Is heaven really perfect?

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posted on May, 25 2013 @ 10:09 PM
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Say you're a Christian and you raise a son or daughter who turns out to be an atheist or agnostic later in life. (This is not unheard of by any means.)

Once you get to heaven and your son or daughter never show up because of their beliefs, wouldn't you be sad or even disappointed knowing that you would never see them again and that they are suffering forever in hell?

If heaven is perfect, then how do you account for people being sad or distraught about some of their loved ones suffering in a pit full of fire for eternity? How would god alleviate this problem in heaven? Would he just erase your memories of these people or would he let you keep them?

If he lets you keep those memories, then how would you deal with that situation? Would you still be overjoyed at the thought of them suffering, or would you be sad?

If he just erases your memories of them, then another question comes up. What would have been the purpose of god putting that person in your life only to erase them afterwards? Isn't there a purpose for everything in god's plan?

This is just a thought I had. I'd really like to hear your opinions on it. Thanks for reading.
edit on 25-5-2013 by 3NL1GHT3N3D1 because: (no reason given)




posted on May, 25 2013 @ 10:21 PM
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I just try not to think about that kind of stuff too much, it really gets you- no where. I'd love to see my wife (she passed) again but, what would happen if I got married again? I'd go to heaven and then have two of 'em on my case. Its just better to live and not think about such things. I try to have a lot of good books on hand if my mind starts to wonder (usually when you go to bed) anyway...nobody really knows.. really.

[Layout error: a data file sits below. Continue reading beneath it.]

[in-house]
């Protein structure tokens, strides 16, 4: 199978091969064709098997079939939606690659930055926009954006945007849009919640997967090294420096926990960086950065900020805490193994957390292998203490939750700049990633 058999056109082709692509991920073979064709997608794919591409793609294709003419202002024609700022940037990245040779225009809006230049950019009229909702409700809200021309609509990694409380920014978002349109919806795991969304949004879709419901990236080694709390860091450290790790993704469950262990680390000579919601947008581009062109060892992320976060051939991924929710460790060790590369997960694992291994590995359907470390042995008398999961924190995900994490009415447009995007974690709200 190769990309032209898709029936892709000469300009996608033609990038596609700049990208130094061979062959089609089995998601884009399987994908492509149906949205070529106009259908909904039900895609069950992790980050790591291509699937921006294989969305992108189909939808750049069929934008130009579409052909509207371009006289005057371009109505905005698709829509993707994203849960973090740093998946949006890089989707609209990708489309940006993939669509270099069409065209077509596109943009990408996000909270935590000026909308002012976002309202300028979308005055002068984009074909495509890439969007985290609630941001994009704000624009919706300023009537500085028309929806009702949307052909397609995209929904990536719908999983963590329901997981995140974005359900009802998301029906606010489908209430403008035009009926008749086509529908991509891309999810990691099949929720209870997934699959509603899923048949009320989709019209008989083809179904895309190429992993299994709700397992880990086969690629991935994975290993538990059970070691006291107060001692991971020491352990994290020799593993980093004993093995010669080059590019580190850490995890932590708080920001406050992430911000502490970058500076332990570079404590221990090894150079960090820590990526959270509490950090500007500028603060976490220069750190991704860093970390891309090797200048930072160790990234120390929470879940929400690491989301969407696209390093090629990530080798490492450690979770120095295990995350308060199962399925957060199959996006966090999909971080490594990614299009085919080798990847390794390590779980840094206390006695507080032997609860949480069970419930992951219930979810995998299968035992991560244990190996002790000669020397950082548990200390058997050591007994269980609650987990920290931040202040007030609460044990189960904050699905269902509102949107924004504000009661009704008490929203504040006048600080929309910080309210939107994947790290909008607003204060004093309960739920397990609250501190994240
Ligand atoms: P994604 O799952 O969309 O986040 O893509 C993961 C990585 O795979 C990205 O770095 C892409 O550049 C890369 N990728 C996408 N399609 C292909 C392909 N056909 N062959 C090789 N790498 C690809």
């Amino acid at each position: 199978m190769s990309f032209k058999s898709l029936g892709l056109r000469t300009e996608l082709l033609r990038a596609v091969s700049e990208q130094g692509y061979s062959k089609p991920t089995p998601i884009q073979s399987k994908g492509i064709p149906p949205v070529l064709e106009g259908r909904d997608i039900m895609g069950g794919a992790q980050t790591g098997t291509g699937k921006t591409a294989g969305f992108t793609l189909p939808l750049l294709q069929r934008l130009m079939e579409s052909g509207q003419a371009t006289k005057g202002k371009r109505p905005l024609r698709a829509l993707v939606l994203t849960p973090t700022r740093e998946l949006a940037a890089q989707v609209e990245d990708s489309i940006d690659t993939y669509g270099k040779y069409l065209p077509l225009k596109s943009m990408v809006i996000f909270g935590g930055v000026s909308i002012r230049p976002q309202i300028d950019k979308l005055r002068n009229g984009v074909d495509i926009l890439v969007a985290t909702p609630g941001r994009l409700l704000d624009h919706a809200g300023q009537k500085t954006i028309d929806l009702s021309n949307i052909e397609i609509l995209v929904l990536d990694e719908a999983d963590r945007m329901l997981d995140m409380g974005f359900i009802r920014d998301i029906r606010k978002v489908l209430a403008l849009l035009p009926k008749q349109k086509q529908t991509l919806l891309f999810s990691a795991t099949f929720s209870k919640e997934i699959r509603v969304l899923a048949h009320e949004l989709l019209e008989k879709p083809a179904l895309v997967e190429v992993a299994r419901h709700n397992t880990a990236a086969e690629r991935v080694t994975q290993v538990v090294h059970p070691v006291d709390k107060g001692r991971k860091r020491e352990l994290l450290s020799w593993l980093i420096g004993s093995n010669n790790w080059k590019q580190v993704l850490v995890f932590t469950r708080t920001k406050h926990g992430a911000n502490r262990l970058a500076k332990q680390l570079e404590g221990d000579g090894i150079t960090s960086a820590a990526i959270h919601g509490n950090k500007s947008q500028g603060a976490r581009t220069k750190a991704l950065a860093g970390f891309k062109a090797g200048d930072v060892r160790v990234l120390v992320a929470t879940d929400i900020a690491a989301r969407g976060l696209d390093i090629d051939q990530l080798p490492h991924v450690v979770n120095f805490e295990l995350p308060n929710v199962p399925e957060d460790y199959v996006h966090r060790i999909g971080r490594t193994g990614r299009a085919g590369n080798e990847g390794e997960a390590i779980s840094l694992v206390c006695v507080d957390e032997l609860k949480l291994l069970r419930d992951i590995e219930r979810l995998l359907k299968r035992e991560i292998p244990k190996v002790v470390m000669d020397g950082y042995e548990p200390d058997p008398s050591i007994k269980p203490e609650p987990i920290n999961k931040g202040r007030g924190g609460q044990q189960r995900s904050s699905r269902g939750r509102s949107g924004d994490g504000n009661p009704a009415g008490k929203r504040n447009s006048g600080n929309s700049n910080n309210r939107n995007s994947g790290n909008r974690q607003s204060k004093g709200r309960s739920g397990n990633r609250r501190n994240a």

edit on 25-5-2013 by RUFFREADY because: (no reason given)



posted on May, 25 2013 @ 10:24 PM
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I'm going to assume Christians get their seventy five virgins unless Muslims are truly ahead of the curve so I think you would be too busy to worry about it



posted on May, 25 2013 @ 10:26 PM
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reply to post by minkmouse
 




Good answer, I guess? Thanks for the chuckle.



posted on May, 25 2013 @ 10:42 PM
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Originally posted by minkmouse
I'm going to assume Christians get their seventy five virgins unless Muslims are truly ahead of the curve so I think you would be too busy to worry about it


Surrounded by a bunch of virgins in heaven.
Hey, having one woman is bad enough, seventy five...That would be hell. I'd never get a chance to go fishing or to beer camp.



posted on May, 25 2013 @ 10:46 PM
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reply to post by 3NL1GHT3N3D1